While I was there, there was a concert of Early Music – a series of concerts, in fact – and I sat down to listen to some violin music and then got chatting with the musician (Gina Le Faux, about whom you can find out more here) about her violin (which you can hear in the SoundCloud widget above!).

And that conversation informed the following poem, which I’ve only just finished – and still needs tinkering. But the central idea was this: what do we preserve and what do we dispose of? And, more vitally, who do we preserve and who do we forget?

While it’s a great thing that the house is in public ownership, it also made me wonder why we are still so fixated on the aristocracy of old: I wonder what the people of future centuries will look upon as ‘worth preserving’ – for that preservation starts now.

Oh and ‘Lord Raby’s Massive Silver Wine Cooler’ (pictured above) was called just that on the signs in the House. There was something undeniably impressive about it. And a little bit ridiculous. And more than a little smug. (Oh – we own it now, too, by the way).

Anyway, here’s the poem:

 

White Violin

or, Lord Raby’s Massive Silver Wine Cooler (at Temple Newsam House)

 

Sat, courtly, beneath the gleaming shadow of

Lord Raby’s Massive Silver Wine Cooler

the early music begins: notes overflow

from a Thomas Tilley (Real) violin.

 

(To me, just a violin, but

as I chat with the musician

about the instrument she’d played

we strip away its ancestry,

how this violin was made:

 

Picked up from a dealer, who noted

that it actually dates back to 1776;

an uncouth previous owner had coated

it in Vegas-white emulsion Dulux.)

 

In each room, a day-tripper to aristocracy,

I strip back the varnished gentility. Imagine

what the laminated guide would be for

mine, or any other family. What would we

retain of our ignoble genealogy? Will our IKEA

wallpaper, our B&Q garden furniture,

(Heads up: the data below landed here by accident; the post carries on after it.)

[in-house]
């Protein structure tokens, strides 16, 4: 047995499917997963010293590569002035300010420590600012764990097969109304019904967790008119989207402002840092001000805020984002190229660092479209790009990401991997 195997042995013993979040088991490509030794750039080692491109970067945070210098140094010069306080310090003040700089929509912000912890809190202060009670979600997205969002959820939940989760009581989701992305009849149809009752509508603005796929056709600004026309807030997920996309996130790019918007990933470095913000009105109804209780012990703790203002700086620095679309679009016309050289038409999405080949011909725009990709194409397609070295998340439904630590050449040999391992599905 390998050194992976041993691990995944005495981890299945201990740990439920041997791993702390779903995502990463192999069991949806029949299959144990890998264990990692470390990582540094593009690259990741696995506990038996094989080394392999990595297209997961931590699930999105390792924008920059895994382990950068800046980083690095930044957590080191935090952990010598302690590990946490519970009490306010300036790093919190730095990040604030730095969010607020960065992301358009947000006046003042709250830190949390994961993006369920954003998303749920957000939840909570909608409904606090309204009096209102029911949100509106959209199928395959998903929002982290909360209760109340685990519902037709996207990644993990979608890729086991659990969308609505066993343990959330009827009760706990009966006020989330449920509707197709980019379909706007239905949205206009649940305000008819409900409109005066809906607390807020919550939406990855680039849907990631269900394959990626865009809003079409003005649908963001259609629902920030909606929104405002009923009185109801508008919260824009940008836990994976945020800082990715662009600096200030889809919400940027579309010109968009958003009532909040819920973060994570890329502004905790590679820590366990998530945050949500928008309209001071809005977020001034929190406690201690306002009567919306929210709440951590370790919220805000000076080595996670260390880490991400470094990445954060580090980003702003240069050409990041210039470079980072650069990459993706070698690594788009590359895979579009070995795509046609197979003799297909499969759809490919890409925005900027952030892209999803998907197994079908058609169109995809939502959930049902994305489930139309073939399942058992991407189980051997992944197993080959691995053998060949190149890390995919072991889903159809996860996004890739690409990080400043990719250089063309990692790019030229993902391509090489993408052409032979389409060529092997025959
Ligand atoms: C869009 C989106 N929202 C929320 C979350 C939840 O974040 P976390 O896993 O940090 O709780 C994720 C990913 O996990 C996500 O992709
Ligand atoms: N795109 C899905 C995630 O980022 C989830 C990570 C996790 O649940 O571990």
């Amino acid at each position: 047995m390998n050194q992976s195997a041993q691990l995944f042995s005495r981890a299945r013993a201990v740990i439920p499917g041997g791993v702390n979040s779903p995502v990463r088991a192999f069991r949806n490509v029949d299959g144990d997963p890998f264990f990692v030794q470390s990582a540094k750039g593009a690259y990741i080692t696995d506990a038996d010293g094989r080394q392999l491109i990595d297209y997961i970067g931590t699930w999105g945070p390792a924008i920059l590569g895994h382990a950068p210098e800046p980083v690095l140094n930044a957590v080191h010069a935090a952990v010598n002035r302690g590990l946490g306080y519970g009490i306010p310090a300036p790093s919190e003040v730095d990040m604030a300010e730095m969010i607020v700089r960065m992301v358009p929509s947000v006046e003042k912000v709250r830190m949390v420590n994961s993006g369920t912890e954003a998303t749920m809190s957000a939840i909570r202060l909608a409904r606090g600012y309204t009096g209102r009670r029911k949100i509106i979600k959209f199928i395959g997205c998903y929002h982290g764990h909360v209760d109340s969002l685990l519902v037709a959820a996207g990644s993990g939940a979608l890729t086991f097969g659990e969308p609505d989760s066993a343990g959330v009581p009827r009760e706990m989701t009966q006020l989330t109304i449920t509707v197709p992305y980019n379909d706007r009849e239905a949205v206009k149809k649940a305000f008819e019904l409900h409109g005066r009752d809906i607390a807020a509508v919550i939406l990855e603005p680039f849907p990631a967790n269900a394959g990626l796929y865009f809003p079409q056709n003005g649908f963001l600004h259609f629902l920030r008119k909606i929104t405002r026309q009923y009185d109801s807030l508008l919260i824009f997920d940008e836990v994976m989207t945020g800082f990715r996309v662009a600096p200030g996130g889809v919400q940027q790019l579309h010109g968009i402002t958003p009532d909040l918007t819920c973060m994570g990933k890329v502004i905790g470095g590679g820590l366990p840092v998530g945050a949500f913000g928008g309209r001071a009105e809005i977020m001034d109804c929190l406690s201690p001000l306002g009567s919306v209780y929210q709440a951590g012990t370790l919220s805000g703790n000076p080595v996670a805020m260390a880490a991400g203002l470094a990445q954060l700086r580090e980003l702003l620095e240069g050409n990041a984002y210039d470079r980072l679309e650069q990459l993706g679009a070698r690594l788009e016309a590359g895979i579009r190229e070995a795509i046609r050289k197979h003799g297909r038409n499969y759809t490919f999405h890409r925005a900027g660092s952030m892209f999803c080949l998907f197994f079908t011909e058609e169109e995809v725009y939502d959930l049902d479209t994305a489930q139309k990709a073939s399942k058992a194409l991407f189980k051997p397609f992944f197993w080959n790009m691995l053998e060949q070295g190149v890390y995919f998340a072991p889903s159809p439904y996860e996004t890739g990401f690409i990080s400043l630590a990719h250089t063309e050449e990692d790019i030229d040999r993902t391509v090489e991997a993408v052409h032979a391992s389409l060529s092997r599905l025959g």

draw in paying crowds to see?

 

The centrepiece of my 70s-built living room

was the Orange Plastic Pernod Ice Bucket.

That, Lord Raby, was our bulbous,

spirited, pop-heirloom; or

as close to one as we’d get.

 

The historic wallpaper’s birds may be pretty

but their songs – territorial, shrill – are rotten:

silver families are laminated, remembered;

Dulux families are all but forgotten.

NaPoWriMo 13: Windowless Walls

Bagel Nash, which was once the News Theatre, by Leeds Station

Bagel Nash, which was once the News Theatre, by Leeds Station

 

I continue to run at a poetical-deficit, but will catch up soon (12 and 14 to follow today)…

Here’s my poem based on going for a walk: on Sunday, I went on a walking tour of some of the forgotten/disused cinemas around Leeds city centre – which is part of the celebration of 100 years of Hyde Park Picture House – and was organised by these fine folk (Conway and Young). I put up some more pictures of this walk yesterday

So I wrote this piece from jottings and thoughts while looking around these forgotten cinemas:

 

Windowless Walls

or, Cut (A Tour of Cinemas Past in Leeds)

 

At the News Theatre (where the only

fresh news is today’s bagels), we cut

open bags of popcorn and sniff

it like posies – warding something off –

and say how its aroma

is better than its taste.

 

Lyric, Lyceum, Olympia: we cut

a queue of ancient voices

through gusts of decades. Cinema

at the centre of the block-

buster’s vortex. The jump-

cuts in the waveforms of lives.

 

The Merrion Centre’s lights

and mirrors hold prisoner

a 1970s Odeon: the orange-brown

Autumnal kernel of

future past.

 

On a windowless wall, words over words

(of what was The Tower) meekly whisper how

there is Always a Good Programme. A frame

half-covering it booms Demand Everything! Now!

listing superstar DJ-names and Gatecrasher-choons.

 

3-D digi-HD smell-o-feel-o-vision gimmickry,

in this most flammable and malleable of media:

memory. Bricks begin to flicker.

 

Dust in the lens, my eyes

water: a strong wind, cut

full of particulate matter.

We, the City’s Editors –

its planners and punters –

razor-blades poised to cut

between CGI-progress

and/or

celluloid-preservation.

Look Up: Primark was once a cinema, too.

Look Up: Primark was once a cinema, too.